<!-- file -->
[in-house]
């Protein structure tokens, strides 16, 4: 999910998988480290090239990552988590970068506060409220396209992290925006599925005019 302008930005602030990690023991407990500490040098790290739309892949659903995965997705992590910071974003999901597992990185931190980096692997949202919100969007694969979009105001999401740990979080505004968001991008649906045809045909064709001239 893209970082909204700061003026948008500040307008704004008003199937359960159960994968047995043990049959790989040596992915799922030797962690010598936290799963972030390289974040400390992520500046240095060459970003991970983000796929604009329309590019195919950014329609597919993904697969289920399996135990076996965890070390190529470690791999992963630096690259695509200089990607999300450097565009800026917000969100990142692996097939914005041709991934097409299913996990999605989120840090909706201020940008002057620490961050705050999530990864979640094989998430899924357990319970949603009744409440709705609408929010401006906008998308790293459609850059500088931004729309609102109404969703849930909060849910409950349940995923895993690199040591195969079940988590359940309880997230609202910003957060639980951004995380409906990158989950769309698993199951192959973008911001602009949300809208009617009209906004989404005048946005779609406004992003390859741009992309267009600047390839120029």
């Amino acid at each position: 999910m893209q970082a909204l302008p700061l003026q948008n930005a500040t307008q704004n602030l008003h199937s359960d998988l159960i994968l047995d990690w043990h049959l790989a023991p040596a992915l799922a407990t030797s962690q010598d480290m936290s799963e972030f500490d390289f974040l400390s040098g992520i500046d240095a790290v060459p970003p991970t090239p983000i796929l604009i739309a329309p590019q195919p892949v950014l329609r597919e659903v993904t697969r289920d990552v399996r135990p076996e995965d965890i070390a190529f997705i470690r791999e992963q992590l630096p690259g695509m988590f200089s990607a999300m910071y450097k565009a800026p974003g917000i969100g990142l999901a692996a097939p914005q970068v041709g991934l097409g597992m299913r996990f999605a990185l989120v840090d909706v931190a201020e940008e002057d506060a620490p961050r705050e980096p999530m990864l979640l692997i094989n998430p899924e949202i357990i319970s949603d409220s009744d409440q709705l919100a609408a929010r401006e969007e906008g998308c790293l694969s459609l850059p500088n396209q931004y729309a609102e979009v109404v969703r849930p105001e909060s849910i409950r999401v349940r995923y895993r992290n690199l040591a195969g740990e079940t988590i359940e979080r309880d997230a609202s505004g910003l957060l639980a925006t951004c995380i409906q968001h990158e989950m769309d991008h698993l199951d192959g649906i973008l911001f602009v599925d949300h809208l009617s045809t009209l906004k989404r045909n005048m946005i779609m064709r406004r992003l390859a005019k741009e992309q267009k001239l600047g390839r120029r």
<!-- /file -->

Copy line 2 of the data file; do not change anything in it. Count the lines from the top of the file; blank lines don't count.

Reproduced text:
């Protein structure tokens, strides 16, 4: 999910998988480290090239990552988590970068506060409220396209992290925006599925005019 302008930005602030990690023991407990500490040098790290739309892949659903995965997705992590910071974003999901597992990185931190980096692997949202919100969007694969979009105001999401740990979080505004968001991008649906045809045909064709001239 893209970082909204700061003026948008500040307008704004008003199937359960159960994968047995043990049959790989040596992915799922030797962690010598936290799963972030390289974040400390992520500046240095060459970003991970983000796929604009329309590019195919950014329609597919993904697969289920399996135990076996965890070390190529470690791999992963630096690259695509200089990607999300450097565009800026917000969100990142692996097939914005041709991934097409299913996990999605989120840090909706201020940008002057620490961050705050999530990864979640094989998430899924357990319970949603009744409440709705609408929010401006906008998308790293459609850059500088931004729309609102109404969703849930909060849910409950349940995923895993690199040591195969079940988590359940309880997230609202910003957060639980951004995380409906990158989950769309698993199951192959973008911001602009949300809208009617009209906004989404005048946005779609406004992003390859741009992309267009600047390839120029």